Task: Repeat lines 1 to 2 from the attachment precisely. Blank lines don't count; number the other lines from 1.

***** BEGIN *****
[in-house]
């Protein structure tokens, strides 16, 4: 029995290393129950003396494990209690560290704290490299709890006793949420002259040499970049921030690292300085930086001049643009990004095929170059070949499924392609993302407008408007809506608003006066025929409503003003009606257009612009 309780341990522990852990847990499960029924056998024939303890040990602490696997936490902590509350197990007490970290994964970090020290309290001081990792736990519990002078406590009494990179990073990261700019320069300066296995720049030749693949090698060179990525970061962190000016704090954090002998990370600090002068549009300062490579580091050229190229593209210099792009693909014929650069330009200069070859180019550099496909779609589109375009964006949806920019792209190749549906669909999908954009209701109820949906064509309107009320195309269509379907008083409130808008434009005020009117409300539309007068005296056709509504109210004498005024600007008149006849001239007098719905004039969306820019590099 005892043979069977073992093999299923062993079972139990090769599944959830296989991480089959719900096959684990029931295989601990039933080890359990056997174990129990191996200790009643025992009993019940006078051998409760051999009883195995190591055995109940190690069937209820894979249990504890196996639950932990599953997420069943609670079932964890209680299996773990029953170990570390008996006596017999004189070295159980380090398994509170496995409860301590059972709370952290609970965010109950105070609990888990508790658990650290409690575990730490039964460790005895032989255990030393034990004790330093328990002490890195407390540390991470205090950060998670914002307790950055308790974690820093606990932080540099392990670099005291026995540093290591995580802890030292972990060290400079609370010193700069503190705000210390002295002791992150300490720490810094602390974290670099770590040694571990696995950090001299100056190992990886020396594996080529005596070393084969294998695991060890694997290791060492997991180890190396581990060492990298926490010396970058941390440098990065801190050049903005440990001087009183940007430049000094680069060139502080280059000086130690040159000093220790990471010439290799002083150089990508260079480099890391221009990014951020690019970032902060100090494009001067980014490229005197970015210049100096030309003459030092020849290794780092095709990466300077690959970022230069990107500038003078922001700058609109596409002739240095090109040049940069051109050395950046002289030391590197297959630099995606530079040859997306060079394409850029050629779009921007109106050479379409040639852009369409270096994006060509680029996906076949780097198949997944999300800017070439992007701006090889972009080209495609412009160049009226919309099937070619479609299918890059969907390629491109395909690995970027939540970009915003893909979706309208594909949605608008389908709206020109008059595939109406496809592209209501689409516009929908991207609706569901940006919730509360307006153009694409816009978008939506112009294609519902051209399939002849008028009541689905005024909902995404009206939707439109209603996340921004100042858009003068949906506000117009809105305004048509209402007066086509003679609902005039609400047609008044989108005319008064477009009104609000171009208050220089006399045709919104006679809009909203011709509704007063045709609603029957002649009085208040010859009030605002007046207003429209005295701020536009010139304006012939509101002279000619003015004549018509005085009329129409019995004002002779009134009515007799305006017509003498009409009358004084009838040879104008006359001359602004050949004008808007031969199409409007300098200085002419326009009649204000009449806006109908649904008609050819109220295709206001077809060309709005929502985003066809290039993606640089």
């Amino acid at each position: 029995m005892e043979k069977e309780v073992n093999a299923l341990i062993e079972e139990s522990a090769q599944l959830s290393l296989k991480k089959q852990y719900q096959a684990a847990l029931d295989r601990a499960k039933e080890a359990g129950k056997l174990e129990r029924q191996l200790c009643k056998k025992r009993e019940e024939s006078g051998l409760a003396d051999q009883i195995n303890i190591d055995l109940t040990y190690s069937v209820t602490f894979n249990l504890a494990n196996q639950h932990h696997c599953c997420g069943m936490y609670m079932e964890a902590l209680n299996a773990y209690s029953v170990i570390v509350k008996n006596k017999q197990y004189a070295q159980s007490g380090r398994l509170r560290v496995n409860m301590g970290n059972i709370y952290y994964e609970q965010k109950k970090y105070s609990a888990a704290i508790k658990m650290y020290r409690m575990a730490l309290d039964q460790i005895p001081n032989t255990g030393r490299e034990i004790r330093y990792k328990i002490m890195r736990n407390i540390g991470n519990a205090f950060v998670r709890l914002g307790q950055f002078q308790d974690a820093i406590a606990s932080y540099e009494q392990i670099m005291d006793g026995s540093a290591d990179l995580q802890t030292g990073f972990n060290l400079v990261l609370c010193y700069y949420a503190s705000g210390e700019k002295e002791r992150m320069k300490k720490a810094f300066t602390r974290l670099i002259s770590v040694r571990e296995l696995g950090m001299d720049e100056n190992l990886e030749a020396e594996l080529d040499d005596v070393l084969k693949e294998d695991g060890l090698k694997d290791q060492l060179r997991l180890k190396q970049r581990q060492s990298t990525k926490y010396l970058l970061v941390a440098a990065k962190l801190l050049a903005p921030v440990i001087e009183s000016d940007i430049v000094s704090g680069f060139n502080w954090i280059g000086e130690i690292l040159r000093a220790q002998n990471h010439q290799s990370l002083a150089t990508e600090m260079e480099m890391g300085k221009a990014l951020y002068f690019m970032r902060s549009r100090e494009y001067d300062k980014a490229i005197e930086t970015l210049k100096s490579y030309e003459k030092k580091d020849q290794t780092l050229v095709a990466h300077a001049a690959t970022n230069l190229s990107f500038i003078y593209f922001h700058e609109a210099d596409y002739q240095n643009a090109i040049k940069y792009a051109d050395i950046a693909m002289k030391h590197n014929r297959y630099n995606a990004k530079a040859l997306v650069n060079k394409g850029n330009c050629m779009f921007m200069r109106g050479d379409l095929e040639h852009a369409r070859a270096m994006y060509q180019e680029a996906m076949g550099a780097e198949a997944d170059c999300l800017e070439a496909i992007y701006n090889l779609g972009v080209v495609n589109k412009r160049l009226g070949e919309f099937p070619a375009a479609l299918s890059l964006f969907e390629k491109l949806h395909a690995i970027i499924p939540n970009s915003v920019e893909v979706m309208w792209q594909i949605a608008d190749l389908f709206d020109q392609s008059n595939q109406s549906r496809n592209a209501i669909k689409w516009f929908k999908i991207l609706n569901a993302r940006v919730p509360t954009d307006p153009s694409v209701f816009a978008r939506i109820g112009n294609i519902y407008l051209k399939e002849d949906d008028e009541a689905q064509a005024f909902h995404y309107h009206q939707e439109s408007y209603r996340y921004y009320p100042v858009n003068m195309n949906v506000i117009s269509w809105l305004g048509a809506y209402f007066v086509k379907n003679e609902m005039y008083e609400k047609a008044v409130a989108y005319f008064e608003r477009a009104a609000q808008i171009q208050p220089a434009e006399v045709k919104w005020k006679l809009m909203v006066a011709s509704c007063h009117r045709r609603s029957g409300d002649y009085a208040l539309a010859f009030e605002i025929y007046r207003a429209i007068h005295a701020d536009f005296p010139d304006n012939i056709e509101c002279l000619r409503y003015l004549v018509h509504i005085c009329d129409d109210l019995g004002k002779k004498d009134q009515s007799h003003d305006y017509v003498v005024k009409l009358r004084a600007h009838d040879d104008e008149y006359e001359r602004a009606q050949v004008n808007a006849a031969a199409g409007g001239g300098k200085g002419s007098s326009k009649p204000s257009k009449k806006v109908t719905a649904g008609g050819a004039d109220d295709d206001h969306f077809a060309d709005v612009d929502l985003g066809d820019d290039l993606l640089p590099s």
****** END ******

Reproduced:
[in-house]
């Protein structure tokens, strides 16, 4: 029995290393129950003396494990209690560290704290490299709890006793949420002259040499970049921030690292300085930086001049643009990004095929170059070949499924392609993302407008408007809506608003006066025929409503003003009606257009612009 309780341990522990852990847990499960029924056998024939303890040990602490696997936490902590509350197990007490970290994964970090020290309290001081990792736990519990002078406590009494990179990073990261700019320069300066296995720049030749693949090698060179990525970061962190000016704090954090002998990370600090002068549009300062490579580091050229190229593209210099792009693909014929650069330009200069070859180019550099496909779609589109375009964006949806920019792209190749549906669909999908954009209701109820949906064509309107009320195309269509379907008083409130808008434009005020009117409300539309007068005296056709509504109210004498005024600007008149006849001239007098719905004039969306820019590099 005892043979069977073992093999299923062993079972139990090769599944959830296989991480089959719900096959684990029931295989601990039933080890359990056997174990129990191996200790009643025992009993019940006078051998409760051999009883195995190591055995109940190690069937209820894979249990504890196996639950932990599953997420069943609670079932964890209680299996773990029953170990570390008996006596017999004189070295159980380090398994509170496995409860301590059972709370952290609970965010109950105070609990888990508790658990650290409690575990730490039964460790005895032989255990030393034990004790330093328990002490890195407390540390991470205090950060998670914002307790950055308790974690820093606990932080540099392990670099005291026995540093290591995580802890030292972990060290400079609370010193700069503190705000210390002295002791992150300490720490810094602390974290670099770590040694571990696995950090001299100056190992990886020396594996080529005596070393084969294998695991060890694997290791060492997991180890190396581990060492990298926490010396970058941390440098990065801190050049903005440990001087009183940007430049000094680069060139502080280059000086130690040159000093220790990471010439290799002083150089990508260079480099890391221009990014951020690019970032902060100090494009001067980014490229005197970015210049100096030309003459030092020849290794780092095709990466300077690959970022230069990107500038003078922001700058609109596409002739240095090109040049940069051109050395950046002289030391590197297959630099995606530079040859997306060079394409850029050629779009921007109106050479379409040639852009369409270096994006060509680029996906076949780097198949997944999300800017070439992007701006090889972009080209495609412009160049009226919309099937070619479609299918890059969907390629491109395909690995970027939540970009915003893909979706309208594909949605608008389908709206020109008059595939109406496809592209209501689409516009929908991207609706569901940006919730509360307006153009694409816009978008939506112009294609519902051209399939002849008028009541689905005024909902995404009206939707439109209603996340921004100042858009003068949906506000117009809105305004048509209402007066086509003679609902005039609400047609008044989108005319008064477009009104609000171009208050220089006399045709919104006679809009909203011709509704007063045709609603029957002649009085208040010859009030605002007046207003429209005295701020536009010139304006012939509101002279000619003015004549018509005085009329129409019995004002002779009134009515007799305006017509003498009409009358004084009838040879104008006359001359602004050949004008808007031969199409409007300098200085002419326009009649204000009449806006109908649904008609050819109220295709206001077809060309709005929502985003066809290039993606640089």